Two floating solar power plants capable of providing electricity for 1,000 homes have been completed in Japan. Solar power is booming in Japan; the nation doubled its solar power capacity within two years of the 2011 Fukushima nuclear disaster, and is now a world leader along with China and the US. While physicists continue to work on floating nuclear power plant designs, which would use ocean water to cool the reactor in the event of an emergency, in the meantime floating solar power plants are having a moment in the sun.
The latest such "mega-plants" at Nishihira and Higashihira Ponds in Kato City are the work of electronics giant Kyocera Corporation and Century Tokyo Leasing Corporation, and took just seven months to install. The plant's 11,250 modules are expected to generate 3,300 megawatt hours (MWh) every year.
According to Kyocera, besides being typhoon-proof (due to their sturdy, high-density polyethylene and array design) floating solar plants are superior to their land-based equivalents because of the cooling effect of the water, which allows them to function more efficiently. Reservoirs are also an ideal location because the panels produce shade, which reduces water evaporation and promotes algae growth. A report by Korea Water Resources Corporation found that the lower temperatures of the floating modules mean they are 11 percent more efficient than land-based equivalents. The report identified unsolved issues with the plants, too, however. It said the study had to discard data collected when the panels moved in the wind, and said research into new mooring systems was "continually needed".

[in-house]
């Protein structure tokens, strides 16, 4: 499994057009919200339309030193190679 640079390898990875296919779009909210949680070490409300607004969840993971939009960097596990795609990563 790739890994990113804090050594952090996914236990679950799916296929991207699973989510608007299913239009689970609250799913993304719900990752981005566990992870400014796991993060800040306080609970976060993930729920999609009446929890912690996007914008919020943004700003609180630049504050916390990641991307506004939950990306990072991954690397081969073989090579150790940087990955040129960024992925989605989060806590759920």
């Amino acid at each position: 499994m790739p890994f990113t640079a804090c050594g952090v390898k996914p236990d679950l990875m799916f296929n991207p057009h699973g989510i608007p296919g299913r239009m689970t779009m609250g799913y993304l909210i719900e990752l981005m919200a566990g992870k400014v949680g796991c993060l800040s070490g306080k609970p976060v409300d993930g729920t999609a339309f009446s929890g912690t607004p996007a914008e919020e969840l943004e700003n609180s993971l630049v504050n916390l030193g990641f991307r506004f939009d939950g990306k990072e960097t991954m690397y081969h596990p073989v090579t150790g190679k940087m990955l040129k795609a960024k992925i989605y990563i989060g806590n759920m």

The two ponds in Kato City generate a combined total of 2.9MW, and at one point represented the world's largest floating solar power plant project. In December 2014 Kyocera announced plans to break its own record, with the construction of a 13.4MW, 5,635 MWh per year solar power plant on the Yamakura Dam reservoir in Chiba Prefecture.
In March, however, Kyocera was itself usurped by an ambitious new plan announced by the Brazilian government. Brazil has said it will build an epic 350MW plant close to the existing Balbina hydroelectric power station, on the Amazon's Uatumã River. The current hydroelectric plant has faced fierce environmental criticism, but the Brazilian government maintains it can harness existing infrastructure to complete the comparatively vast project -- all while other governments are still messing around with "small water reservoirs". It also claims the plan is environmentally sound and that solar power is less vulnerable to drought.
Floating solar plants are not as exotic as they may sound. Some are starting to appear in the UK, while larger scale projects are also planned in California's wine country. Around 25 percent of Sonoma county's vineyards have ponds (to protect against flooding), and these are already proving to be ideal plant locations. In neighbouring Napa Valley, Far Niente Winery already has around 1,000 modules fixed to a pontoon on its land and others are due to follow suit. The floating plants help sustain the business, with excess power being fed back into the national grid.